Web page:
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by Louis MacNeice

eBook The Strings Are False: An Unfinished Autobiography download ISBN: 0571239420
Author: Louis MacNeice
Publisher: Faber & Faber; Main edition (September 1, 2007)
Language: English
Pages: 288
ePub: 1966 kb
Fb2: 1115 kb
Rating: 4.2
Other formats: lrf lit azw lrf
Category: Biography
Subcategory: Ethnic and National

MacNeice's unfinished autobiography not only sheds light on a lost age of British social history, which includes the . I began reading "The Strings are False" because Louis MacNeice was a schoolmate at Marlborough of the Cambridge Spy and Art Historian Anthony Blunt.

MacNeice's unfinished autobiography not only sheds light on a lost age of British social history, which includes the turbulent thirties and the Spanish civil war, but it also gives one a glimpse into the life of a beautiful mind of an era that is gone forever. I was delighted to discover the luminescent prose of one of the outstanding British poets of the twentieth century.

The Strings are False book. MacNeice's evaluation of himself at Marlborough, An autobiography written in the 1940s but set aside, and published for the first time after MacNeice's death in 1965

The Strings are False book. MacNeice's evaluation of himself at Marlborough, An autobiography written in the 1940s but set aside, and published for the first time after MacNeice's death in 1965. In this book he talks about himself freely, most intelligently, incisively, and without self-pity.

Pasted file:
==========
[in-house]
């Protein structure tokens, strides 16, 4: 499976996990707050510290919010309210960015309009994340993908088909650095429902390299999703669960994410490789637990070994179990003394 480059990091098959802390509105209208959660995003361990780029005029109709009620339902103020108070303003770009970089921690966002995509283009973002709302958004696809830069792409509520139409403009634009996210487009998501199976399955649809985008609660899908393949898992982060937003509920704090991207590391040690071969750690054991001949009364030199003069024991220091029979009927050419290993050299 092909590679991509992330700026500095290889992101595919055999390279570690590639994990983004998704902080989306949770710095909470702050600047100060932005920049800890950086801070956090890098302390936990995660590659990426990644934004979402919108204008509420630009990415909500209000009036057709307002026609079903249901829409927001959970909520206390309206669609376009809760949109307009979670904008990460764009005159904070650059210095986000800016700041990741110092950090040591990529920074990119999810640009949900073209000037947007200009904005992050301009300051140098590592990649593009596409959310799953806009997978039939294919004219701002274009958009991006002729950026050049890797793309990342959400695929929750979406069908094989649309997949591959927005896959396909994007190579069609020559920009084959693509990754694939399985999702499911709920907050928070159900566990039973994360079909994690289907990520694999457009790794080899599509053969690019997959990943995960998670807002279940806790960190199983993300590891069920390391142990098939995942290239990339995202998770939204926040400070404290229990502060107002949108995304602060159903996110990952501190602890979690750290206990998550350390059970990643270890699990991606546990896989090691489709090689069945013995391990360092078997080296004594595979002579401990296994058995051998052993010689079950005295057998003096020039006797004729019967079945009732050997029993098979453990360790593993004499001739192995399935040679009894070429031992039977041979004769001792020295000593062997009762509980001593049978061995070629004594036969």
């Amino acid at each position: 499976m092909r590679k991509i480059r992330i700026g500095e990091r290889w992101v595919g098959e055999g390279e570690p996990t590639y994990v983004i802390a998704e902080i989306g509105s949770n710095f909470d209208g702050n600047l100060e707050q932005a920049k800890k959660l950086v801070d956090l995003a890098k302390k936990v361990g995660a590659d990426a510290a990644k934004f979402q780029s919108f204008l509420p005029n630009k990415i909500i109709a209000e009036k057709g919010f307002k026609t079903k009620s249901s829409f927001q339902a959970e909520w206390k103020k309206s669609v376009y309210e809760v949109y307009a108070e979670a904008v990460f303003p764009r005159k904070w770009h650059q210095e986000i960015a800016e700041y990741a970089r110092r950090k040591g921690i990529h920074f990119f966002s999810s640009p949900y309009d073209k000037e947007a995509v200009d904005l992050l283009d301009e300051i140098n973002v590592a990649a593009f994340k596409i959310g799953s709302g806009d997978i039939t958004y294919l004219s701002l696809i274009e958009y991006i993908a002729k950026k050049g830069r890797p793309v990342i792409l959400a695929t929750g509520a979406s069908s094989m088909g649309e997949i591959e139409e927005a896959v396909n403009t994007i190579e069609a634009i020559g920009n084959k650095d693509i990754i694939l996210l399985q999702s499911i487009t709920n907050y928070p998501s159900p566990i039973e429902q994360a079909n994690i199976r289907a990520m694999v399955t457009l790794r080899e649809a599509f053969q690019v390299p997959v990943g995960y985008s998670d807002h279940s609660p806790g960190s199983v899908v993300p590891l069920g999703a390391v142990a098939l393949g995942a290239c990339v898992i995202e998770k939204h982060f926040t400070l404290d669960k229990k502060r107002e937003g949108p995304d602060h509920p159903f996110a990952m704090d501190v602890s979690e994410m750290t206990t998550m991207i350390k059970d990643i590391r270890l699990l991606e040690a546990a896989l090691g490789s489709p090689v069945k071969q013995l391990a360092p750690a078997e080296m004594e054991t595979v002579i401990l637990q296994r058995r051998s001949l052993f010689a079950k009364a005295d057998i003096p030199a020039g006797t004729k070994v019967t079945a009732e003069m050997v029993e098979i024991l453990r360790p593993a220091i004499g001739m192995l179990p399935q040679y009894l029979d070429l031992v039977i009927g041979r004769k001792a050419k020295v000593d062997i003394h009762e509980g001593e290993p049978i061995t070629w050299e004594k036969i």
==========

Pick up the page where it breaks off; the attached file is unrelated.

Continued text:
MacNeice’s poetic vision has long been recognised as double-edged, his creativity sourced in a displacement that was ‘pre-natal’

MacNeice’s poetic vision has long been recognised as double-edged, his creativity sourced in a displacement that was ‘pre-natal’. 1 Born in Belfast and raised in Carrickfergus, where his father, a Church of Ireland bishop, ministered, MacNeice’s unhappy childhood led him to mythologise the west of Ireland, where his parents came from, as his ‘true’ home. Yet he was never more than a visitor in the west, despite his rapturous response to the Connacht landscape. Nor did he ever seriously contemplate settling there

Frederick Louis MacNeice CBE (12 September 1907 – 3 September 1963) was an Irish poet and playwright from Northern Ireland, and a member . Louis MacNeice, The Strings are False (autobiography), Faber and Faber, 1965.

Frederick Louis MacNeice CBE (12 September 1907 – 3 September 1963) was an Irish poet and playwright from Northern Ireland, and a member of the Auden Group, which also included W. H. Auden, Stephen Spender and Cecil Day-Lewis. MacNeice's body of work was widely appreciated by the public during his lifetime, due in part to his relaxed but socially and emotionally aware style. Jon Stallworthy Louis MacNeice Faber and Faber, 1995.

MacNeice, Louis, 1907-1963; Dodds, E. R. (Eric Robertson), 1893- ed. Books for People with Print Disabilities. (Eric Robertson), 1893- edt. Publication date. Internet Archive Books.

As Louis MacNeice lay dying in 1963, his last major work, a radio play called Persons from Porlock, was broadcast by the BBC. It is about a painter called Hank, who starts well in the 1930s, but whose development, as MacNeice explains in a note, ‘is interrupted by the war. Subsequent interruptions and frustrations include those occasioned by the lure of commercial art, by drink, money troubles and women. Hence the title of the play

Author(s): Louis MacNeice. Title: The Strings are False: An Unfinished Autobiography. Louis MacNeice was born in Belfast in 1907.